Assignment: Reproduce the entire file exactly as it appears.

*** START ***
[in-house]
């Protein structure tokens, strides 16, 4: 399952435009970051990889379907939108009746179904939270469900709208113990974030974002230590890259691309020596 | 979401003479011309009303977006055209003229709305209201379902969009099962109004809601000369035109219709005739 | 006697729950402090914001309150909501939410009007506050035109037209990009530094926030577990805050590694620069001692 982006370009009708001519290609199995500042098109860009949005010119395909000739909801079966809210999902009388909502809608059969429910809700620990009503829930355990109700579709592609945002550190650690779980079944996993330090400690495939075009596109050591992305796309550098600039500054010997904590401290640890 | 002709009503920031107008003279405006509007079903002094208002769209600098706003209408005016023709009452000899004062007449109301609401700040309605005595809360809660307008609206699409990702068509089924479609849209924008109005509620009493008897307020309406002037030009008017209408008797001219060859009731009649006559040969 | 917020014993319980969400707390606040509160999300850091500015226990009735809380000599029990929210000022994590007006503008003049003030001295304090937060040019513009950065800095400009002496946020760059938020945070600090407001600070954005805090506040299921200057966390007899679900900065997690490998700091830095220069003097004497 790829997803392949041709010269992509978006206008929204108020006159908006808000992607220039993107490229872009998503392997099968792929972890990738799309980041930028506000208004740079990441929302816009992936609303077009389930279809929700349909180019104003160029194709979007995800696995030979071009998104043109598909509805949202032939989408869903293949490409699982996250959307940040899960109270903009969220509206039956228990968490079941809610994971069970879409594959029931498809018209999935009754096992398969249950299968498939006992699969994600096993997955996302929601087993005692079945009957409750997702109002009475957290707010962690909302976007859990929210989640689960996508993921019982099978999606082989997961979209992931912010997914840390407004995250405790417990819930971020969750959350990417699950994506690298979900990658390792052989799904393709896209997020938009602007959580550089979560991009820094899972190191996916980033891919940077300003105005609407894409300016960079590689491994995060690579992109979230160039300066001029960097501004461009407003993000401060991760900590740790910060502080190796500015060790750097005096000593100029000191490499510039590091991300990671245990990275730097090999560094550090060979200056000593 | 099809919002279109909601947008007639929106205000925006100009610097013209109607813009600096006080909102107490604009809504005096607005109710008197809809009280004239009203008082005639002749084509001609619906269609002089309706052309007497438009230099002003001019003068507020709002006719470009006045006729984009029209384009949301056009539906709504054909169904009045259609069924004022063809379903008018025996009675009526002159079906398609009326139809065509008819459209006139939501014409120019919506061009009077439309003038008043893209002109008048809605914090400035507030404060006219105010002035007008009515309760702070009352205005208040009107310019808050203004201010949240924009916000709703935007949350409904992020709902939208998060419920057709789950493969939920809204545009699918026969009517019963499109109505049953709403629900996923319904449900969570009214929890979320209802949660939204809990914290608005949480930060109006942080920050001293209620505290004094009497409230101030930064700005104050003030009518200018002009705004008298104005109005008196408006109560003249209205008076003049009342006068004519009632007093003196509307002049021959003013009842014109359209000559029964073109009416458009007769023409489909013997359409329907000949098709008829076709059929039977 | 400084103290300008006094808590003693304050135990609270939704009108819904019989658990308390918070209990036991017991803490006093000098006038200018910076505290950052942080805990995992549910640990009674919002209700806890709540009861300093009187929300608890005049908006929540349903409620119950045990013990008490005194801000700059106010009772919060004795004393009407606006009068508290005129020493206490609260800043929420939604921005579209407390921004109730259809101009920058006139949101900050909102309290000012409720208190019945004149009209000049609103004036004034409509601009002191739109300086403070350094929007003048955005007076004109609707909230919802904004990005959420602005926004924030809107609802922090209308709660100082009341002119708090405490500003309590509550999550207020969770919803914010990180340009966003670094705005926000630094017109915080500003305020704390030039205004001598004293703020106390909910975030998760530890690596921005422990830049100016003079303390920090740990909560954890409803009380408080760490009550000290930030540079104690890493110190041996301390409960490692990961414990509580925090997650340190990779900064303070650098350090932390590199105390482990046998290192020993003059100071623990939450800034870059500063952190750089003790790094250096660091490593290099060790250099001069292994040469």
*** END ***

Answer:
[in-house]
């Protein structure tokens, strides 16, 4: 399952435009970051990889379907939108009746179904939270469900709208113990974030974002230590890259691309020596 | 979401003479011309009303977006055209003229709305209201379902969009099962109004809601000369035109219709005739 | 006697729950402090914001309150909501939410009007506050035109037209990009530094926030577990805050590694620069001692 982006370009009708001519290609199995500042098109860009949005010119395909000739909801079966809210999902009388909502809608059969429910809700620990009503829930355990109700579709592609945002550190650690779980079944996993330090400690495939075009596109050591992305796309550098600039500054010997904590401290640890 | 002709009503920031107008003279405006509007079903002094208002769209600098706003209408005016023709009452000899004062007449109301609401700040309605005595809360809660307008609206699409990702068509089924479609849209924008109005509620009493008897307020309406002037030009008017209408008797001219060859009731009649006559040969 | 917020014993319980969400707390606040509160999300850091500015226990009735809380000599029990929210000022994590007006503008003049003030001295304090937060040019513009950065800095400009002496946020760059938020945070600090407001600070954005805090506040299921200057966390007899679900900065997690490998700091830095220069003097004497 790829997803392949041709010269992509978006206008929204108020006159908006808000992607220039993107490229872009998503392997099968792929972890990738799309980041930028506000208004740079990441929302816009992936609303077009389930279809929700349909180019104003160029194709979007995800696995030979071009998104043109598909509805949202032939989408869903293949490409699982996250959307940040899960109270903009969220509206039956228990968490079941809610994971069970879409594959029931498809018209999935009754096992398969249950299968498939006992699969994600096993997955996302929601087993005692079945009957409750997702109002009475957290707010962690909302976007859990929210989640689960996508993921019982099978999606082989997961979209992931912010997914840390407004995250405790417990819930971020969750959350990417699950994506690298979900990658390792052989799904393709896209997020938009602007959580550089979560991009820094899972190191996916980033891919940077300003105005609407894409300016960079590689491994995060690579992109979230160039300066001029960097501004461009407003993000401060991760900590740790910060502080190796500015060790750097005096000593100029000191490499510039590091991300990671245990990275730097090999560094550090060979200056000593 | 099809919002279109909601947008007639929106205000925006100009610097013209109607813009600096006080909102107490604009809504005096607005109710008197809809009280004239009203008082005639002749084509001609619906269609002089309706052309007497438009230099002003001019003068507020709002006719470009006045006729984009029209384009949301056009539906709504054909169904009045259609069924004022063809379903008018025996009675009526002159079906398609009326139809065509008819459209006139939501014409120019919506061009009077439309003038008043893209002109008048809605914090400035507030404060006219105010002035007008009515309760702070009352205005208040009107310019808050203004201010949240924009916000709703935007949350409904992020709902939208998060419920057709789950493969939920809204545009699918026969009517019963499109109505049953709403629900996923319904449900969570009214929890979320209802949660939204809990914290608005949480930060109006942080920050001293209620505290004094009497409230101030930064700005104050003030009518200018002009705004008298104005109005008196408006109560003249209205008076003049009342006068004519009632007093003196509307002049021959003013009842014109359209000559029964073109009416458009007769023409489909013997359409329907000949098709008829076709059929039977 | 400084103290300008006094808590003693304050135990609270939704009108819904019989658990308390918070209990036991017991803490006093000098006038200018910076505290950052942080805990995992549910640990009674919002209700806890709540009861300093009187929300608890005049908006929540349903409620119950045990013990008490005194801000700059106010009772919060004795004393009407606006009068508290005129020493206490609260800043929420939604921005579209407390921004109730259809101009920058006139949101900050909102309290000012409720208190019945004149009209000049609103004036004034409509601009002191739109300086403070350094929007003048955005007076004109609707909230919802904004990005959420602005926004924030809107609802922090209308709660100082009341002119708090405490500003309590509550999550207020969770919803914010990180340009966003670094705005926000630094017109915080500003305020704390030039205004001598004293703020106390909910975030998760530890690596921005422990830049100016003079303390920090740990909560954890409803009380408080760490009550000290930030540079104690890493110190041996301390409960490692990961414990509580925090997650340190990779900064303070650098350090932390590199105390482990046998290192020993003059100071623990939450800034870059500063952190750089003790790094250096660091490593290099060790250099001069292994040469």